Physiological Changes Following Competition in Male and Female Physique Athletes: A Pilot Study

in International Journal of Sport Nutrition and Exercise Metabolism

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Eric T. TrexlerUniversity of North Carolina

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Katie R. HirschUniversity of North Carolina

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Bill I. CampbellUniversity of South Florida

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Abbie E. Smith-RyanUniversity of North Carolina

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The purpose of the current study was to evaluate changes in body composition, metabolic rate, and hormones during postcompetition recovery. Data were collected from natural physique athletes (7 male/8 female) within one week before (T1) competition, within one week after (T2), and 4–6 weeks after (T3) competition. Measures included body composition (fat mass [FM] and lean mass [LM] from ultrasongraphy), resting metabolic rate (RMR; indirect calorimetry), and salivary leptin, testosterone, cortisol, ghrelin, and insulin. Total body water (TBW; bioelectrical impedance spectroscopy) was measured at T1 and T2 in a subsample (n = 8) of athletes. Significant (p < .05) changes were observed for weight (T1 = 65.4 ± 12.2 kg, T2 = 67.4 ± 12.6, T3 = 69.3 ± 13.4; T3 > T2 > T1), LM (T1 = 57.6 ± 13.9 kg, T2 = 59.4 ± 14.2, T3 = 59.3 ± 14.2; T2 and T3 > T1), and FM (T1 = 7.7 ± 4.4 kg, T2 = 8.0 ± 4.4, T3 = 10.0 ± 6.2; T3 > T1 and T2). TBW increased from T1 to T2 (Δ=1.9 ± 1.3 L, p < .01). RMR increased from baseline (1612 ± 266 kcal/day; 92.0% of predicted) to T2 (1881 ± 329, 105.3%; p < .01) and T3 (1778 ± 257, 99.6%; p < .001). Cortisol was higher (p < .05) at T2 (0.41 ± 0.31 μg/dL) than T1 (0.34 ± 0.31) and T3 (0.35 ± 0.27). Male testosterone at T3 (186.6 ± 41.3 pg/mL) was greater than T2 (148.0 ± 44.6, p = .04). RMR changes were associated (p ≤ .05) with change in body fat percent (ΔBF%; r = .59) and T3 protein intake (r= .60); male testosterone changes were inversely associated (p≤ .05) with ΔBF%, ΔFM, and Δweight (r=-0.81–-0.88). TBW increased within days of competition. Precompetition RMR suppression appeared to be variable and markedly reversed by overfeeding, and reverted toward normal levels following competition. RMR and male testosterone increased while FM was preferentially gained 4–6 weeks postcompetition.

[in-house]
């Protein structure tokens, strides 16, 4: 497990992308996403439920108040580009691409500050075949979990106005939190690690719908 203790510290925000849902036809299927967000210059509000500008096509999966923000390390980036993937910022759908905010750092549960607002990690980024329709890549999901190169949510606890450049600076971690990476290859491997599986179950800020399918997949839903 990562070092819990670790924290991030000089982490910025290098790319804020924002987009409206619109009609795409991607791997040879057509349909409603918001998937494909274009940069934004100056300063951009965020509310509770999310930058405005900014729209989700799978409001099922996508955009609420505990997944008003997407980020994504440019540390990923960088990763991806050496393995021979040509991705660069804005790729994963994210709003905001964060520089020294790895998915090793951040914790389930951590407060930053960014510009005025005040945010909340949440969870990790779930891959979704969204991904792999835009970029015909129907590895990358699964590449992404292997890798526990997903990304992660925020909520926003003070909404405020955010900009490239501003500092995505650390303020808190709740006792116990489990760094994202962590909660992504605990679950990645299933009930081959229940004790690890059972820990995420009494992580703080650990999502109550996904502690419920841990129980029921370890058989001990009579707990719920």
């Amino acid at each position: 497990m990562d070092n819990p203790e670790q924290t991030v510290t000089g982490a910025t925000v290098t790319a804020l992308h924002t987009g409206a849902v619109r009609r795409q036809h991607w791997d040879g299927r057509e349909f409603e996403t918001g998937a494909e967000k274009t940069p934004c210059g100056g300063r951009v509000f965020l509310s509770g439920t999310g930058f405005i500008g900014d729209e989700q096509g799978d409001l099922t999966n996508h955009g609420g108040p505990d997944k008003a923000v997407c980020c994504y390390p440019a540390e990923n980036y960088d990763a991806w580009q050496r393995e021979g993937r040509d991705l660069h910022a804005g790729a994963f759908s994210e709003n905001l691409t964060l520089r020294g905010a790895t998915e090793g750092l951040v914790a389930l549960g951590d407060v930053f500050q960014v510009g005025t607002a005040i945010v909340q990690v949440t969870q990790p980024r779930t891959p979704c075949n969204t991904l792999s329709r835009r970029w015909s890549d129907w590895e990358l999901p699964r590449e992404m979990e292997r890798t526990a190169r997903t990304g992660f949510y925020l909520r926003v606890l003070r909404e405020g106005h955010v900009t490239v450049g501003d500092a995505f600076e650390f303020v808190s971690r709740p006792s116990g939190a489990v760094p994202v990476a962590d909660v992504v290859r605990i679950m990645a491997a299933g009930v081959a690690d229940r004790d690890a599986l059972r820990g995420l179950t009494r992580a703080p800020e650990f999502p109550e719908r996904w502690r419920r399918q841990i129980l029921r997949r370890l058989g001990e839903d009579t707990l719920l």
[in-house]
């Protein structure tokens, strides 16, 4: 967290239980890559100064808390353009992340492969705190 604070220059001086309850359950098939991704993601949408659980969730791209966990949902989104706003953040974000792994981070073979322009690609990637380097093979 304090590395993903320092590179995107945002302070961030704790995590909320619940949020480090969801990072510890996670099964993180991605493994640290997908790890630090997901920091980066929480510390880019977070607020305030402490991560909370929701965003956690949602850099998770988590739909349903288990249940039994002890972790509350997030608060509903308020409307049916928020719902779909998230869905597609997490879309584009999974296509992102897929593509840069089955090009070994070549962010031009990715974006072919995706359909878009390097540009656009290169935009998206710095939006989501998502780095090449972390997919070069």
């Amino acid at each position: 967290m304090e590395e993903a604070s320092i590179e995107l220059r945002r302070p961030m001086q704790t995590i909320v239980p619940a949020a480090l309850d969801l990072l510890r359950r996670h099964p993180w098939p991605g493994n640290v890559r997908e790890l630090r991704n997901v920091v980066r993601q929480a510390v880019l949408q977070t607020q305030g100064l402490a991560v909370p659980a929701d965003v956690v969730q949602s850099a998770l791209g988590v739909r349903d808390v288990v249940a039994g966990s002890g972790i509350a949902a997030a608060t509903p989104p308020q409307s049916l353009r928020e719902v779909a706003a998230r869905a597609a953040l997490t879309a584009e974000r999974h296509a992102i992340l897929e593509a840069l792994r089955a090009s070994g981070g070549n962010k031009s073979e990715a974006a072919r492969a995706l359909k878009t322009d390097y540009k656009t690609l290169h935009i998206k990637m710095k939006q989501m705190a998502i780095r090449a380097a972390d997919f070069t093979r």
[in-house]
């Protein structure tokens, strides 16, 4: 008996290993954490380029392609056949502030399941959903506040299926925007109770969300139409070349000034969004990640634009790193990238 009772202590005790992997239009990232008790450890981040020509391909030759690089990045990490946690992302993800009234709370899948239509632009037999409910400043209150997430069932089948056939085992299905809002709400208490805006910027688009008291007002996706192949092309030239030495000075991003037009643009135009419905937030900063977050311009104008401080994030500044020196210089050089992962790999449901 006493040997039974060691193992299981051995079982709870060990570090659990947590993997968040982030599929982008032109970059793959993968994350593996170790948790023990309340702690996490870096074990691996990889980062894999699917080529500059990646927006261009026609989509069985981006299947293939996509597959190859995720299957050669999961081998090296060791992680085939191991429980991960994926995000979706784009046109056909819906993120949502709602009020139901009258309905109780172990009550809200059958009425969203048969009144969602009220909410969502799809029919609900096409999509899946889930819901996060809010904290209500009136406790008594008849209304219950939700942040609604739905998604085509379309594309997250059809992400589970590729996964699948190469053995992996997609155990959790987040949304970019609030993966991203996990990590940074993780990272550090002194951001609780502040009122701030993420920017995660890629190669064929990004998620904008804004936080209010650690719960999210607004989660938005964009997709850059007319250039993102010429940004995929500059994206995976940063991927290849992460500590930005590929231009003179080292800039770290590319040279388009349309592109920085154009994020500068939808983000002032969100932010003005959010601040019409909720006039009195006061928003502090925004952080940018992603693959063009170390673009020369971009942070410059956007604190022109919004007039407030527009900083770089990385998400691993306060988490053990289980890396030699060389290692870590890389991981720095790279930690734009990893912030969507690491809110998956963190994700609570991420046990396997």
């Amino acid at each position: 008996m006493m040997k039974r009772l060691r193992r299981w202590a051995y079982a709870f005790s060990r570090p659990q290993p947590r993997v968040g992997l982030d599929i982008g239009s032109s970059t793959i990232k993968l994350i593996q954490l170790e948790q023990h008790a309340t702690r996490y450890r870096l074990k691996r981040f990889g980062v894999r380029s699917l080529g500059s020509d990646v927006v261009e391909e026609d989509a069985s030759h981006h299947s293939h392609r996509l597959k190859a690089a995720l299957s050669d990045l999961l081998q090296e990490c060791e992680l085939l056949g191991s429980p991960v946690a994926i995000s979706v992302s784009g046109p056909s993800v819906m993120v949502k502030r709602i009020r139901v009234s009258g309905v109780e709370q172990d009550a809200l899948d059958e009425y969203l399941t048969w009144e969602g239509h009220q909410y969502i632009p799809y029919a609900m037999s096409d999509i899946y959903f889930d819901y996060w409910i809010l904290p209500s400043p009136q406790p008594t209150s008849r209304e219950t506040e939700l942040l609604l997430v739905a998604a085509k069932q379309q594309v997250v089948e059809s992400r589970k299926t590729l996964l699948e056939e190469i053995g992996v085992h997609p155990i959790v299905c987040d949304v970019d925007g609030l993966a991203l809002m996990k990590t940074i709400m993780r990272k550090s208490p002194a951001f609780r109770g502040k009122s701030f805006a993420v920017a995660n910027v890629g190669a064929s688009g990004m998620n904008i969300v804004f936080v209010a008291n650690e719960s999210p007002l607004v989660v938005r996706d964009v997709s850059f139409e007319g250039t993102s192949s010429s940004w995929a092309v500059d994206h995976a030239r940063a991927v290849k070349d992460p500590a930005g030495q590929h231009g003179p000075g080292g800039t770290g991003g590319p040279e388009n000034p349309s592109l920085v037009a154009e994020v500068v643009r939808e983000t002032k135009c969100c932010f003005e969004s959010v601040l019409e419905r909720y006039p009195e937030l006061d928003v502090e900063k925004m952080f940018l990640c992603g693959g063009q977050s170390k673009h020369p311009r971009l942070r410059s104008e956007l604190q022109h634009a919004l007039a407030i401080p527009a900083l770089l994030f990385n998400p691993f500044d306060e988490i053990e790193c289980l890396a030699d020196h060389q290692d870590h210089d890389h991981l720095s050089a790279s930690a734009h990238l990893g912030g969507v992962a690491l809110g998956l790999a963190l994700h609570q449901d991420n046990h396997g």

Trexler, Hirsch, and Smith-Ryan are with the Human Movement Science Curriculum, University of North Carolina, Chapel Hill, NC. Campbell is with the Performance & Physique Enhancement Laboratory, University of South Florida, Tampa, FL.

Address author correspondence to Abbie E. Smith-Ryan at abbiesmith@unc.edu.
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